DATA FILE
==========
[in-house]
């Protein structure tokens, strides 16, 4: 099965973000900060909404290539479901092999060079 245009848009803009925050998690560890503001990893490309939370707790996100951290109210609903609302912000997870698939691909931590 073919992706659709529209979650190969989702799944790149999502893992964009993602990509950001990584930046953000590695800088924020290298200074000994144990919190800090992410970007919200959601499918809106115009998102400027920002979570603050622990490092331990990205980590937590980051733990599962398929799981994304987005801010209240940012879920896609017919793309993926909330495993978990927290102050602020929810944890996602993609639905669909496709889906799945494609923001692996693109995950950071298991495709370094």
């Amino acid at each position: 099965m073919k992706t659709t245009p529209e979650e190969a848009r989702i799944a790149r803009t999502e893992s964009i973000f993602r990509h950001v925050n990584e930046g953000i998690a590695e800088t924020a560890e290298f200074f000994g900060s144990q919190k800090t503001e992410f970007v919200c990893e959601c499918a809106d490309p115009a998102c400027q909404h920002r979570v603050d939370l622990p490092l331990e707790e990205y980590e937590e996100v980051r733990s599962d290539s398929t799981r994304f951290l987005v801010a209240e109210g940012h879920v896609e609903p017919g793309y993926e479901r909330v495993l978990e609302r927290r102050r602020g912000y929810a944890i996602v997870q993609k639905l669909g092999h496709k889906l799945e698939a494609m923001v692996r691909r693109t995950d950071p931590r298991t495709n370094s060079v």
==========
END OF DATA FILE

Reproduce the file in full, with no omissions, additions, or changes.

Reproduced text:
[in-house]
């Protein structure tokens, strides 16, 4: 099965973000900060909404290539479901092999060079 245009848009803009925050998690560890503001990893490309939370707790996100951290109210609903609302912000997870698939691909931590 073919992706659709529209979650190969989702799944790149999502893992964009993602990509950001990584930046953000590695800088924020290298200074000994144990919190800090992410970007919200959601499918809106115009998102400027920002979570603050622990490092331990990205980590937590980051733990599962398929799981994304987005801010209240940012879920896609017919793309993926909330495993978990927290102050602020929810944890996602993609639905669909496709889906799945494609923001692996693109995950950071298991495709370094």
């Amino acid at each position: 099965m073919k992706t659709t245009p529209e979650e190969a848009r989702i799944a790149r803009t999502e893992s964009i973000f993602r990509h950001v925050n990584e930046g953000i998690a590695e800088t924020a560890e290298f200074f000994g900060s144990q919190k800090t503001e992410f970007v919200c990893e959601c499918a809106d490309p115009a998102c400027q909404h920002r979570v603050d939370l622990p490092l331990e707790e990205y980590e937590e996100v980051r733990s599962d290539s398929t799981r994304f951290l987005v801010a209240e109210g940012h879920v896609e609903p017919g793309y993926e479901r909330v495993l978990e609302r927290r102050r602020g912000y929810a944890i996602v997870q993609k639905l669909g092999h496709k889906l799945e698939a494609m923001v692996r691909r693109t995950d950071p931590r298991t495709n370094s060079v």